5. alexanderstrauch says:

    Theatres and concert halls ARE institutions of education in the best Schillerian sense of the german classic. Ergo, if you go in a concert where a man conducts who is one of the most important cultural representants of this russian anti-LGBT-regime, so he has to be educated, also in fact that a lot of his colleagues are gay/lesbian itself. And that for example that the russian symphony-god was also gay – named Tchaikovsky. Art and music is no wellness for the brain – it is political!

  6. i agree, but yet, protestors or femen screaming by any means their rage against outrageous injustice, condemning atrocities or begging for freedom and independance in crowded venues isn’t a crime itself.
    remember Belgium or http://en.wikipedia.org/wiki/Belgian_Revolution, remember Viva VERDI… or this… http://liveweb.arte.tv/de/video/To_Russia_With_Love/

  7. MUCH ADO ABOUT NOTHING?

    I had long believed what the media was telling us about the Russian anti-gay law until I looked it up. It really is only banning the propaganda among MINORS. They are not preventing people from actually being gay, … or can someone post some proof of what the protest groups are claiming? Is anyone being locked up or killed simply for being gay or is it because they are broadcast propaganda accessible to minors?

    Here is what Article 6.21 actually says:
    “Propaganda is the act of distributing information among minors that 1) is aimed at the creating nontraditional sexual attitudes, 2) makes nontraditional sexual relations attractive, 3) equates the social value of traditional and nontraditional sexual relations, or 4) creates an interest in nontraditional sexual relations.”

    http://www.policymic.com/articles/58649/russia-s-anti-gay-law-spelled-out-in-plain-english

    • Daniel Jaffe says:

      The trouble with that law – leaving aside the question of whether it is such a bad thing to teach minors about “nontraditional sexual atitudes” – is that it leaves a huge amount of leeway about how it might be interpreted, not least the clause “creates an interest in nontraditional sexual relations” which clearly can be imputed to *anything* which represents or mentions “nontraditional sexual relations”. And where does that leaves those teenage “minors” whose budding sexuality – if “nontraditional” – is not to be recognized or allowed to be accepted by either their peers or even by those in authority? That’s not even to mention the ridiculous business of the Tchaikovsky bio-pic (see for example http://www.theguardian.com/world/2013/aug/25/russia-anti-gay-law-tchaikovsky-sexuality), or the increased violence against LGBT people mentioned by Norman.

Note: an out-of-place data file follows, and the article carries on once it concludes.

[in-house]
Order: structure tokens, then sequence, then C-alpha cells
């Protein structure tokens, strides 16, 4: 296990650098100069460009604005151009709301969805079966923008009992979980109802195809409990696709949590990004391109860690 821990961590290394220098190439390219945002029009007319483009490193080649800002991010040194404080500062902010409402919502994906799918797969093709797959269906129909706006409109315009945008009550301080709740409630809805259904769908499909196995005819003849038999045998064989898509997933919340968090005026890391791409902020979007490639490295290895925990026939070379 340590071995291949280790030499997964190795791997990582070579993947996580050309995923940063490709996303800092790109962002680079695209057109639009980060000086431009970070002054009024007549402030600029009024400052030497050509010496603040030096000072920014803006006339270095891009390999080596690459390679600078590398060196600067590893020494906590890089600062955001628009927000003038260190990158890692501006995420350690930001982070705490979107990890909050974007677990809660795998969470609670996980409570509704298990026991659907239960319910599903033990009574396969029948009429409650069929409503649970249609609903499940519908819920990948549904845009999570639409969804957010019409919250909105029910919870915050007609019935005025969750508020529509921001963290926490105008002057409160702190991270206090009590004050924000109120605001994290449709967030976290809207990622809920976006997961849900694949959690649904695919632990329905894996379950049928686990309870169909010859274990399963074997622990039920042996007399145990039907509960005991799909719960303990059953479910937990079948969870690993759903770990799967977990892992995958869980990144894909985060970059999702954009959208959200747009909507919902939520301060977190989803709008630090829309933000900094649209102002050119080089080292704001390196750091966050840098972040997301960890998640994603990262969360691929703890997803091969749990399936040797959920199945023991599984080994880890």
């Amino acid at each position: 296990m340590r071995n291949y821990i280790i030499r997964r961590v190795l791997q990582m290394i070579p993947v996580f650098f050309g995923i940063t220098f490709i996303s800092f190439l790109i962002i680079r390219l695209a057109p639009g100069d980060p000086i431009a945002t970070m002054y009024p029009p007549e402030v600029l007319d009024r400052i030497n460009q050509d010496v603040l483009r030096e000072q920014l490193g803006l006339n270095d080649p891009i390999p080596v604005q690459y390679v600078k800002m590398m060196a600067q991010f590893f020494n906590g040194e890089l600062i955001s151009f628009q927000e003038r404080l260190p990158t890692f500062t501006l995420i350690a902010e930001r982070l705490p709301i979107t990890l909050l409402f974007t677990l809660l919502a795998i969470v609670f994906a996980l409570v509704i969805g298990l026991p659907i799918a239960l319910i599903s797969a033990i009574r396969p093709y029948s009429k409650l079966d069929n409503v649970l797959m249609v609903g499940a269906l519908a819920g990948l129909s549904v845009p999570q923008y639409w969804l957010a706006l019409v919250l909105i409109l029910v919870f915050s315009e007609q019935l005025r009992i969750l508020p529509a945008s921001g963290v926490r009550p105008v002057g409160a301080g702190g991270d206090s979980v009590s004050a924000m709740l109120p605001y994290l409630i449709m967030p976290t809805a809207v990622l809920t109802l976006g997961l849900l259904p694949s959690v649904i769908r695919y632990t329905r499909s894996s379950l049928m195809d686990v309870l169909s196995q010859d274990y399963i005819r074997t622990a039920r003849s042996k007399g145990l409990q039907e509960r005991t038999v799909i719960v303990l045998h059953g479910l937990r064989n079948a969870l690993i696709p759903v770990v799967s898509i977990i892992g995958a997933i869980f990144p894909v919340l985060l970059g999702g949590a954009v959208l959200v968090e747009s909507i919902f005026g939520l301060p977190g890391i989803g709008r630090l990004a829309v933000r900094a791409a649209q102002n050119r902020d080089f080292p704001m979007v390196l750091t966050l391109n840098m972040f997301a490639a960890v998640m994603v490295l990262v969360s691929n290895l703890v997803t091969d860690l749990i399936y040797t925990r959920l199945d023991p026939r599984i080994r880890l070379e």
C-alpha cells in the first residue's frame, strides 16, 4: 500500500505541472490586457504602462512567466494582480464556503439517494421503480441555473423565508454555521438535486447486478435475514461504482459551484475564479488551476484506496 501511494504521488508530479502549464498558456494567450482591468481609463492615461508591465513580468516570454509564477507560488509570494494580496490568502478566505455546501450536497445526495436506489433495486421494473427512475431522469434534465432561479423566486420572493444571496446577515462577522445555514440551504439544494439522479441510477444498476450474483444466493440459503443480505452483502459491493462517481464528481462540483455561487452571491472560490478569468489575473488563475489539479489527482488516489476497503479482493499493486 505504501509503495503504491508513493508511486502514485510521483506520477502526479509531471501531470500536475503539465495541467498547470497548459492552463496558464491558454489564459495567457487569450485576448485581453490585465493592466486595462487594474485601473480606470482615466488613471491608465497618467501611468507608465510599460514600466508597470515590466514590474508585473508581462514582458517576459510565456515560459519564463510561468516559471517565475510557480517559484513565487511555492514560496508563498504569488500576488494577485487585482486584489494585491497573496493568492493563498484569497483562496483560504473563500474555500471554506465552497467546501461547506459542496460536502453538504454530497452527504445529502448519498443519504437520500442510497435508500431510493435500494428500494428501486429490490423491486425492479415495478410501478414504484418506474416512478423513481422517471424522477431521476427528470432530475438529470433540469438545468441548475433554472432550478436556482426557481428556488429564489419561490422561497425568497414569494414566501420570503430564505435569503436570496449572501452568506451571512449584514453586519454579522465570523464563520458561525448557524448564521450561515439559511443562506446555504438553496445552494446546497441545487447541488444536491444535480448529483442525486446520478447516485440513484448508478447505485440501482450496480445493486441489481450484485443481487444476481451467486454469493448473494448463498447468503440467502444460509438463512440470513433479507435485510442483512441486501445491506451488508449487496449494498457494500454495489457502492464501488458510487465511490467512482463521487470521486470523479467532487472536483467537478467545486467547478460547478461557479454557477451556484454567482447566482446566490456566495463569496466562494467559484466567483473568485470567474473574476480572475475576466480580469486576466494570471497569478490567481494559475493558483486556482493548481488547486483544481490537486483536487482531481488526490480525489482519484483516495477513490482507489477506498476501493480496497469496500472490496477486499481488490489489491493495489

8. Daniel Farber says:

    How, exactly, is a protest of this kind going to help the lives of homosexuals who live in Russia? I mean with the bus boycott in Montgomery Alabama, say, the cause and effect relationship was readily apparent. Ditto: marches/protests against various US military adventures. But let’s see. Gergiev’s conscience will be awakened, then stricken? He will have a serious conversation with Putin? Putin will see the error of his ways and then change his policies? Or perhaps the musicians of the Orchestra, persuaded by the protests, will get together refuse to perform: a Gergiev downbeat but no sound? Gergiev will tell Putin? “Enlightened” nations will then stop doing business with Russia? Is there any PRACTICAL purpose to these demonstrations?

    • John Hames says:

      I rather agree with Daniel Farber. The only motivations seem to be the getting of publicity (almost all in the West) and the venting of the protestors’ outrage, which presumably makes them at least feel better. I am outraged at all sorts of things, including most of my own country’s government’s policies, but I am not smug enough or rude enough to think it’s OK to disrupt artistic performances here. I see someone on the Facebook page saying : “As Gore Vidal said, politics is everything. It is my view – obviously not shared by others here – that anything and anyplace (as long as it does not endanger lives) is fine for a protest. What is more important? A concert or awareness of rights abuses?” I don’t agree with that — Vidal would not be my preferred arbiter of these things anyway — and moreover I don’t think it’s a proper question. It’s loaded. One concert may be dispensable or relatively unimportant, but who is to say that? Is Art less important than “awareness” (i.e. you will damn well listen to my point of view or I will seriously inconvenience you) of “rights abuses” (i.e. failure of everyone to conform to what I believe) ? As I’ve said here before, I find a lot of what Putin’s Russia is up to to be pretty disturbing, but I’m pretty sure that puerile disruption of concerts is not going to put things right. Politics is *not* everything, except to those determined that it should be.